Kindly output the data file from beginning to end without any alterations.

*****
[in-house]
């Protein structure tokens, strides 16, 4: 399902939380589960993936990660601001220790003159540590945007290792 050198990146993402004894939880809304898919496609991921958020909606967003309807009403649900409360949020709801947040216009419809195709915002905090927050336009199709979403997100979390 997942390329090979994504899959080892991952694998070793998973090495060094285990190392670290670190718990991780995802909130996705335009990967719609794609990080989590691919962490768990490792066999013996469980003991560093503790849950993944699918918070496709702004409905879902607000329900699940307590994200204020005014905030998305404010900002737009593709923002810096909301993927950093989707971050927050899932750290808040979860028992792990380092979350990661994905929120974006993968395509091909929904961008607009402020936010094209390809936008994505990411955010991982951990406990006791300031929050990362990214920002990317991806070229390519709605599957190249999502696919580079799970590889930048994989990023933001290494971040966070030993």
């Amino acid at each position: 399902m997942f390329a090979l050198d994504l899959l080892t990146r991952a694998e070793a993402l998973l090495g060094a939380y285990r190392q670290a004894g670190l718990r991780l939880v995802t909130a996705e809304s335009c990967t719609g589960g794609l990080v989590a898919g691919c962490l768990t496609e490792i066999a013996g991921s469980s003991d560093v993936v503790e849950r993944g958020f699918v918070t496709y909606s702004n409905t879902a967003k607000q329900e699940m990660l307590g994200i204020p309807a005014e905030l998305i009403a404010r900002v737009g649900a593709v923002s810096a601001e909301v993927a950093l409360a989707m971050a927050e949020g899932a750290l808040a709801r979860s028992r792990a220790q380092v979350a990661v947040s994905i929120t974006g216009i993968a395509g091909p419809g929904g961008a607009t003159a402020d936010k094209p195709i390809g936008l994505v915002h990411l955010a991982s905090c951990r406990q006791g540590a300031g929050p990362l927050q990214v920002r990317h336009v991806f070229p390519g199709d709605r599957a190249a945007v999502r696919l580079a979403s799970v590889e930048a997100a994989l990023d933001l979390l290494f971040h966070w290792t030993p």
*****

[in-house]
């Protein structure tokens, strides 16, 4: 399902939380589960993936990660601001220790003159540590945007290792 050198990146993402004894939880809304898919496609991921958020909606967003309807009403649900409360949020709801947040216009419809195709915002905090927050336009199709979403997100979390 997942390329090979994504899959080892991952694998070793998973090495060094285990190392670290670190718990991780995802909130996705335009990967719609794609990080989590691919962490768990490792066999013996469980003991560093503790849950993944699918918070496709702004409905879902607000329900699940307590994200204020005014905030998305404010900002737009593709923002810096909301993927950093989707971050927050899932750290808040979860028992792990380092979350990661994905929120974006993968395509091909929904961008607009402020936010094209390809936008994505990411955010991982951990406990006791300031929050990362990214920002990317991806070229390519709605599957190249999502696919580079799970590889930048994989990023933001290494971040966070030993």
């Amino acid at each position: 399902m997942f390329a090979l050198d994504l899959l080892t990146r991952a694998e070793a993402l998973l090495g060094a939380y285990r190392q670290a004894g670190l718990r991780l939880v995802t909130a996705e809304s335009c990967t719609g589960g794609l990080v989590a898919g691919c962490l768990t496609e490792i066999a013996g991921s469980s003991d560093v993936v503790e849950r993944g958020f699918v918070t496709y909606s702004n409905t879902a967003k607000q329900e699940m990660l307590g994200i204020p309807a005014e905030l998305i009403a404010r900002v737009g649900a593709v923002s810096a601001e909301v993927a950093l409360a989707m971050a927050e949020g899932a750290l808040a709801r979860s028992r792990a220790q380092v979350a990661v947040s994905i929120t974006g216009i993968a395509g091909p419809g929904g961008a607009t003159a402020d936010k094209p195709i390809g936008l994505v915002h990411l955010a991982s905090c951990r406990q006791g540590a300031g929050p990362l927050q990214v920002r990317h336009v991806f070229p390519g199709d709605r599957a190249a945007v999502r696919l580079a979403s799970v590889e930048a997100a994989l990023d933001l979390l290494f971040h966070w290792t030993p």